The point is that the only way to arrive at a logical guess as to whether there is any causal relationship between two factors, and which causes the other, is to perform a “longitudinal” analysis, which follows populations to see if introduction of that factor into one segment of that population, where no other significant differences exist between the two segments, is then followed by a difference in the occurrence of some nasty thing.  All other definitions and applications of risk identification can mislead as often as they help focus health improvement attention.

The fact that the illogical and limited definition and application of “risk” in the purely statistical artifact sense is by far the most common choice in popular media is simply another reason for people to treat media stories with some skepticism.  It is unfortunate that mass media, which could be a major and meaningful ally in efforts to protect and improve the health of populations, is instead a major source of doubtful or misleading information.  And the fact that third-party payors do not even compensate healthcare providers for countering such misleading information is another indictment of the insurance industry.

Not unreasonable

by David Williams

From what I’ve been reading so far, the bipartisan Senatorial agreement on biogenerics sounds fairly reasonable. Apparently the bill would:

  1. Guarantee 4 years of exclusivity for the innovator firm, even if the patent is at or near expiration at launch. Seems reasonable
  2. Require a clinical trial, but allow FDA to waive that requirement. I like the second part
  3. Allow FDA to approve a drug as interchangeable –not just similar. That’s extremely important to the market’s development
  4. Provide one year of exclusivity to the first generic product. That’s ok, I suppose, but it means more time before prices drop significantly

The devil is in the details, so I’ll be interested to learn more. It’s also far from clear that this bill will ultimately be enacted. However, it’s better than what I expected to emerge.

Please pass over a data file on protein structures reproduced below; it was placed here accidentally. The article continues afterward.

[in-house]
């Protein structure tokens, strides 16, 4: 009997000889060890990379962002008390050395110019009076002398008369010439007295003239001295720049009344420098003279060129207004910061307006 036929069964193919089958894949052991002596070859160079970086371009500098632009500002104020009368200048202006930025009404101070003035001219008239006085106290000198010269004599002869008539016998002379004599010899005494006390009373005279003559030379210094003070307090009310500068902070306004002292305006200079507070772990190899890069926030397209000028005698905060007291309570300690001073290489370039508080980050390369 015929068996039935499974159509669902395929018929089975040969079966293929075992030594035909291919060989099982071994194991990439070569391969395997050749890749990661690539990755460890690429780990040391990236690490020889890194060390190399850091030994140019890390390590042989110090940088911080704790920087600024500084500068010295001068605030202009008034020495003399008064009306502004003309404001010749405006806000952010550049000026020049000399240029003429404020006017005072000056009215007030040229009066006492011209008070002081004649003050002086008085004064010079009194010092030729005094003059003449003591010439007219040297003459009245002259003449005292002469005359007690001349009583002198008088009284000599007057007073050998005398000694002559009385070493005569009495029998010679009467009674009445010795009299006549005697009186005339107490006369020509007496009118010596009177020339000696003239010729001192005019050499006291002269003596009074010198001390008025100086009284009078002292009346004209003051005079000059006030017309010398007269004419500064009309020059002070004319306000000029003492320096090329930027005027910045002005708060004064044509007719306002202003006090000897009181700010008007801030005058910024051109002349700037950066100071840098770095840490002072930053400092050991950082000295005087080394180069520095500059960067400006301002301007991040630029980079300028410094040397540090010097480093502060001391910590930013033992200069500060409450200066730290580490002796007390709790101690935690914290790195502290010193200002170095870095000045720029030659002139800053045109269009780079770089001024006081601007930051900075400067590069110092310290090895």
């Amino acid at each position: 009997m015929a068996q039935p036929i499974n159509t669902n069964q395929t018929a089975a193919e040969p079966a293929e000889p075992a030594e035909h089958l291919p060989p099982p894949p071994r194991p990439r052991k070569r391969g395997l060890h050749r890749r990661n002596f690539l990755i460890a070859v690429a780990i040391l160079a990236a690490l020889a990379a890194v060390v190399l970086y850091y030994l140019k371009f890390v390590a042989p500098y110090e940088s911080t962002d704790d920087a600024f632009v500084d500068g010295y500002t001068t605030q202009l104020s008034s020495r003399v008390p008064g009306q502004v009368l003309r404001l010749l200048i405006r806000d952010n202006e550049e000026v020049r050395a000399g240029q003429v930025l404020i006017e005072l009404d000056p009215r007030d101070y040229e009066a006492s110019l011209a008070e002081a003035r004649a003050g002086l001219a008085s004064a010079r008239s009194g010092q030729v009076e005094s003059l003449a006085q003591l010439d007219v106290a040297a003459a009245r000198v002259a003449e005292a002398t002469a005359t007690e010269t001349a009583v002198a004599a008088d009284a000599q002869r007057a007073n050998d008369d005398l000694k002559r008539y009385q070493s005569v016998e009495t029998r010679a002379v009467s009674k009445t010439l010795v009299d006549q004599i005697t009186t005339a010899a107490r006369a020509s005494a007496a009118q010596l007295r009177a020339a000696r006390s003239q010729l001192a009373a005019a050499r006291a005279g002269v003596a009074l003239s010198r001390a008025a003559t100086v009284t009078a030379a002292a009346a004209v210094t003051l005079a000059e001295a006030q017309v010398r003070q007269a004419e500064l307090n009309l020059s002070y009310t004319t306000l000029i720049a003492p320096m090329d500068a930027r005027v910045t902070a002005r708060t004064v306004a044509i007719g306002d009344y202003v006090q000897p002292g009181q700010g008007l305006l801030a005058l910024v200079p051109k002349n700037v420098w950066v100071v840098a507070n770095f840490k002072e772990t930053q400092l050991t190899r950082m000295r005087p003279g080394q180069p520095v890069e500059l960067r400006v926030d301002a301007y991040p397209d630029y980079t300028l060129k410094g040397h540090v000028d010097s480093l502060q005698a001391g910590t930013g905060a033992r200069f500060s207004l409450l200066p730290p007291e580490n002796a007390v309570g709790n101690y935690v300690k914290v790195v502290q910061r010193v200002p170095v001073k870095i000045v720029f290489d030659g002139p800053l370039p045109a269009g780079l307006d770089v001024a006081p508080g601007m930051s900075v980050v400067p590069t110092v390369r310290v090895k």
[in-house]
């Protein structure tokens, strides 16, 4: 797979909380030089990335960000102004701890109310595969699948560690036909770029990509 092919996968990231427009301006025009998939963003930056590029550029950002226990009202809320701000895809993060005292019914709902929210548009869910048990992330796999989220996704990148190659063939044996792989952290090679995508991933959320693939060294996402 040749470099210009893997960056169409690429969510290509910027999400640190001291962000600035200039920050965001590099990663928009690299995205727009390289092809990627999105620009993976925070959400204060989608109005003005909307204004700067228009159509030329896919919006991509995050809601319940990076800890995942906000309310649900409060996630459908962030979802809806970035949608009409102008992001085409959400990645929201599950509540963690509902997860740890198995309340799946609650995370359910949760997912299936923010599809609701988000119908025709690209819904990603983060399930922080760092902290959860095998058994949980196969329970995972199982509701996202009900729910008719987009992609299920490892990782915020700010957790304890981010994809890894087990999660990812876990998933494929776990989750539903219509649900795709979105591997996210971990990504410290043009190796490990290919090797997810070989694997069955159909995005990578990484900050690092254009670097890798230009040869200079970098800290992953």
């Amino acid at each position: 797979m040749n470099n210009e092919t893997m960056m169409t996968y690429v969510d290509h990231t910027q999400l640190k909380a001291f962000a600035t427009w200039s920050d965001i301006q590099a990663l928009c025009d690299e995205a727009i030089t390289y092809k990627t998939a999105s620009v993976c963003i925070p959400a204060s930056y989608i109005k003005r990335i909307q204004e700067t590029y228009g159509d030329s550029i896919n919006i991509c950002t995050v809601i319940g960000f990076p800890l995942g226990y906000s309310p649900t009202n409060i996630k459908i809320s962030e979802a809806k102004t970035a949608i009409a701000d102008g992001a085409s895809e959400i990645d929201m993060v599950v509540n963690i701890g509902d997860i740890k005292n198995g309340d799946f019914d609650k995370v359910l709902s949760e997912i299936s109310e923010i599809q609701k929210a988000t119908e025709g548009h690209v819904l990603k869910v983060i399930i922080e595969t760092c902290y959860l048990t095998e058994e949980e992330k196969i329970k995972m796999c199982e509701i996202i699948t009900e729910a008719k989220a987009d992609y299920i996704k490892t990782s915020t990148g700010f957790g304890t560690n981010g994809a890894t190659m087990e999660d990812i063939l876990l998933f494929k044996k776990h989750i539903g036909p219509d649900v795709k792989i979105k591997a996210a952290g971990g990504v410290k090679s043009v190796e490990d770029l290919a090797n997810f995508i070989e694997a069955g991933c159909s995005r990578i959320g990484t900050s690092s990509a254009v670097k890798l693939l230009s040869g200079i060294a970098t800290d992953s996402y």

I’m still in favor of my proposal for price regulation post-patent expiry. It’s more economically efficient and safer. Maybe someone will take up the idea if this current effort fails.

Long wait times in the US

by David Williams

An article in today’s Business Week (The Doc’s In, but It’ll Be a While) examines the issue of waiting times for health care in the US.

One of the most repeated truisms about the U.S. health-care system is that, for all its other problems, American patients at least don’t have to endure the long waits for medical care that are considered endemic under single-payer systems… But… waiting times in the U.S. are often as bad or worse as those in other industrialized nations… In addition, 48 million people without insurance do not have ready access to the system.

The article’s author, Cathy Arnst, interviewed me for the story. She’d seen a commentary I’d written about a well-insured patient who had to wait for care, and I let her know about some data sources to back up the anecdotes.

Changing demographics are only worsening the problem. Patients are getting older and sicker and requiring more care. But a new generation of doctors, half or more of them women, is no longer interested in working long, grueling hours. Low insurance reimbursements and heavy paperwork loads also limit physicians’ willingness to see any patient any time. And tightening immigration rules have limited the number of foreign-born doctors entering the U.S. “There are restrictions on the supply side and growing demand, so longer waits are going to be inevitable,” says David Williams, a consultant with MedPharma Partners in Boston.

There are a couple of key takeaways for me:

  1. Americans may have more in common than we think with Europeans and Canadians who go overseas to avoid waiting times
  2. It reinforces my conviction that Americans shouldn’t look down their noses at health care provided elsewhere. We know we spend more in the US. The evidence on what we get for that extra spending is pretty thin

Wal-Mart’s $4 generics having an impact

by David Williams